2 in 5 young women will experience vaginal discomfort and painful penetration. You are not alone.
Some common conditions that can be at the root of the problem for young women are:
Vaginismus: Sex can be many things - fun, spontaneous, exciting, and relaxing, but for some people, sex is a source of fear and anxiety. Vaginismus is a psychological and physical problem that causes the muscles of the pelvic floor to become tight and spasm. Involuntary muscle contractions at the opening of the vagina cause burning / stinging pain in response to attempted penetration. The tightening of vaginal muscles can make it painful to insert a tampon, during sex, or during a gynecological exam.
Vaginal Infections: Vaginal infections (vaginitis) are an inflammation of the vagina caused by an imbalance of yeast and bacteria that normally live in the vagina. Symptoms may include irritation, itchiness, burning, discharge or odor, and painful sex.
Infection occurs when something upsets the naturally protective acidic vaginal environment. For example, taking an antibiotic, dips in estrogen during your menstrual cycle, unprotected sex, among others.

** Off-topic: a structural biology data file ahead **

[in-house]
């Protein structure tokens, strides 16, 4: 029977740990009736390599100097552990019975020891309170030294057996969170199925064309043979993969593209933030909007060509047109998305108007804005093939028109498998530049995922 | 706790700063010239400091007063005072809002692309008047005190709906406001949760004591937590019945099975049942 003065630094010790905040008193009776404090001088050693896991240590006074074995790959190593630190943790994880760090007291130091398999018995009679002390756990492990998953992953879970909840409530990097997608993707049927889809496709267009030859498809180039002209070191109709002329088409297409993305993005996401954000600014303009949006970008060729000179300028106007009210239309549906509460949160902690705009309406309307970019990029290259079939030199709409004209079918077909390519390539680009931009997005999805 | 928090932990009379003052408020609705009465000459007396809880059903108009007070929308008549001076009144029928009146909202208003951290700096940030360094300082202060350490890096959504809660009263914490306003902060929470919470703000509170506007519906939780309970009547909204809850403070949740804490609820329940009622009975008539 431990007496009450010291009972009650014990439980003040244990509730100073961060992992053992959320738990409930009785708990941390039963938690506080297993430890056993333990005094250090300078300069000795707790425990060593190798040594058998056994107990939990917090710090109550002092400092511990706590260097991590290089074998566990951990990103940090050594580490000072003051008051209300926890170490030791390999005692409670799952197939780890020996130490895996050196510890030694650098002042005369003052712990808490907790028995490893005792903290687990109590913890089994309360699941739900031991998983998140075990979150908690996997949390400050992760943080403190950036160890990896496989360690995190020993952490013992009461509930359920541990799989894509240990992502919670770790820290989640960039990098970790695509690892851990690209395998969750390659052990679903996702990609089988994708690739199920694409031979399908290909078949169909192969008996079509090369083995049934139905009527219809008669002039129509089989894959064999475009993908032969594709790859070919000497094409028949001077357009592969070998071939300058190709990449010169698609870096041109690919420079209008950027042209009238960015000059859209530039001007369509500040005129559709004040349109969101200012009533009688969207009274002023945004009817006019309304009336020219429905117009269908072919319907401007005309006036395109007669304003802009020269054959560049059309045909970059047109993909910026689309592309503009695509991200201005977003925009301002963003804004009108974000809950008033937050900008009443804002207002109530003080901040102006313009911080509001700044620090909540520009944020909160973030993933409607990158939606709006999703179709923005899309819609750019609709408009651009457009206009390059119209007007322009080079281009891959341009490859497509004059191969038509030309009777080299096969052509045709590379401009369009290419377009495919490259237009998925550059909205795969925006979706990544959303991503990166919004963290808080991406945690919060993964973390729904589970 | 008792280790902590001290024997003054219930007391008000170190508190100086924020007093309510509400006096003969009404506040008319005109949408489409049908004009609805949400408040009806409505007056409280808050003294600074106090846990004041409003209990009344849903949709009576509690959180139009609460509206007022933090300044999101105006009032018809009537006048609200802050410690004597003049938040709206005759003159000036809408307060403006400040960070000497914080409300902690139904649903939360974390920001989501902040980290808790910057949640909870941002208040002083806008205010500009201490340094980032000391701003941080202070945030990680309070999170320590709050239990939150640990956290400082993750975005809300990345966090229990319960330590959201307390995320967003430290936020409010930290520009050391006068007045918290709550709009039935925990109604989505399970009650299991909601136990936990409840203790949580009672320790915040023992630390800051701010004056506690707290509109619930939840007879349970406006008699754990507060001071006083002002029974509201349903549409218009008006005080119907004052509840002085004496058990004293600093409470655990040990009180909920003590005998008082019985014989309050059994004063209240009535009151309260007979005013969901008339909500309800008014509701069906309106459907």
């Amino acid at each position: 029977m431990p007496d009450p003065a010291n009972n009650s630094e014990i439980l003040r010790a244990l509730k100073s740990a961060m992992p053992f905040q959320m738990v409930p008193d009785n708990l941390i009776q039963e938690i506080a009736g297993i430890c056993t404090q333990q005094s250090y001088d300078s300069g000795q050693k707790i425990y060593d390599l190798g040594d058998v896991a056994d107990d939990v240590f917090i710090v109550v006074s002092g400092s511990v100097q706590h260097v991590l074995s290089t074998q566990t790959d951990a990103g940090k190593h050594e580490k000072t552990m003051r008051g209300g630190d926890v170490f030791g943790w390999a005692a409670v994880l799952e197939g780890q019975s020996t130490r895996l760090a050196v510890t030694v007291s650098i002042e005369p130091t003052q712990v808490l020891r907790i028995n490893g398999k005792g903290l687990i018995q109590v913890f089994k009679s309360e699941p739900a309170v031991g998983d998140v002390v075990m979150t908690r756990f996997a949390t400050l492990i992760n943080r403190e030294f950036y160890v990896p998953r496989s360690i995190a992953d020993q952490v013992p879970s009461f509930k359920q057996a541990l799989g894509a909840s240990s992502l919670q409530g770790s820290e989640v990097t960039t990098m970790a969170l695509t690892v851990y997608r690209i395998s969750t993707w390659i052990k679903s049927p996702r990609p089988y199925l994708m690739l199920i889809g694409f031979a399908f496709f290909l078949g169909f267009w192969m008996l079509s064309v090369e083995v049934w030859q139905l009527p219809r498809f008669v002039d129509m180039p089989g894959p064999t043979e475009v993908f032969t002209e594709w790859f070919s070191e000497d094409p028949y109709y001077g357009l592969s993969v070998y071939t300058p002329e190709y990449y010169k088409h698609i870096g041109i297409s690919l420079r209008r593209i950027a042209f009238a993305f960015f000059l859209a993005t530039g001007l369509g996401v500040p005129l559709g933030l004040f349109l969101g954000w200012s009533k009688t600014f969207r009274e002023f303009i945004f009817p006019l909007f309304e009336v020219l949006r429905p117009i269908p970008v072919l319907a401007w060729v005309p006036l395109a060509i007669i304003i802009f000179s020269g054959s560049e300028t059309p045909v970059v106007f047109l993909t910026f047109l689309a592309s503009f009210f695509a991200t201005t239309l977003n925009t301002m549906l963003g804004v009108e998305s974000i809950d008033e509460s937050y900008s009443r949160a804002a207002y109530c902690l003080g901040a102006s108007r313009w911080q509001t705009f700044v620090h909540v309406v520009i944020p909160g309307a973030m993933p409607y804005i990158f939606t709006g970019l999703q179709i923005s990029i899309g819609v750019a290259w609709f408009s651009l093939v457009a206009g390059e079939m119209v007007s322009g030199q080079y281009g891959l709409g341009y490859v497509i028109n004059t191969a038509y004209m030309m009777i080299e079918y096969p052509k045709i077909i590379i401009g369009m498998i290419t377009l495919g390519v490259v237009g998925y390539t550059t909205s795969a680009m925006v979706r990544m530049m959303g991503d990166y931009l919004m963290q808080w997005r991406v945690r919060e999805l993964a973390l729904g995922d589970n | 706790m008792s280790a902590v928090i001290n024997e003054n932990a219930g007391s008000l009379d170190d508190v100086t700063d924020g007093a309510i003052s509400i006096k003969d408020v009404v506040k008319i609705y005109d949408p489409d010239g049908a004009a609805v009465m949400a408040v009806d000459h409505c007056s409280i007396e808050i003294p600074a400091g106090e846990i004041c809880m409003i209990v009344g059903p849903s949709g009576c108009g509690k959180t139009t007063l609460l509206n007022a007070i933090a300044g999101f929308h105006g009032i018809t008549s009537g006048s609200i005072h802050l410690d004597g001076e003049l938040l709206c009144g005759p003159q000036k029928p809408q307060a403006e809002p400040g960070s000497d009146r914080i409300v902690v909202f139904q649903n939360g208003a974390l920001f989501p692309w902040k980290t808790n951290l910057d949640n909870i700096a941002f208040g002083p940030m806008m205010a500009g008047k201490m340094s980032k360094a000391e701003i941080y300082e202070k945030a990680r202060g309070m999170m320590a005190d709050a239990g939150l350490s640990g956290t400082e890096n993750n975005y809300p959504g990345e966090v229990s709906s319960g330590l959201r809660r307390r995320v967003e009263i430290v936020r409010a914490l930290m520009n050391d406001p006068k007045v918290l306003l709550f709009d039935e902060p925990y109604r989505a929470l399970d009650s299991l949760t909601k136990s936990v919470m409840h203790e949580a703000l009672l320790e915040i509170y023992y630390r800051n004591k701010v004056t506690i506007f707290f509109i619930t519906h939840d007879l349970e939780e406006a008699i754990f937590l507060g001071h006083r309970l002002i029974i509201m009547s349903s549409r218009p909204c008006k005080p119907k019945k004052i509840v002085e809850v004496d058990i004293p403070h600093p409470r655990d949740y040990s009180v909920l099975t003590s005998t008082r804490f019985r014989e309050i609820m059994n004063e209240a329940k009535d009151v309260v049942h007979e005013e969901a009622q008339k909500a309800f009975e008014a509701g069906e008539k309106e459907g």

Hormonal contraceptives: Prolonged use of high-estrogen contraceptives ('the pill') can cause an imbalance of your estrogen/progesterone levels that mimic the second half of the menstrual cycle, which is a low-estrogen state. When vaginal estrogen levels drop your vaginal tissue becomes dry, you are more prone to infections and sex can become painful.
Vulvodynia: Chronic nerve sensitivity and pain at the opening of the vagina, including burning, stinging, soreness, itching, rawness and pain during sex.
Endometriosis: Endometriosis is a chronic condition in which the tissue that lines the inside of the uterus migrates to the lower abdomen, pelvis or vagina. This causes inflammation during menstrual cycles with shifts in estrogen, which lead to vaginal pain. Hormonal therapies for endometriosis that control estrogen to prevent tissue flare-ups, can cause vaginal dryness and painful sex.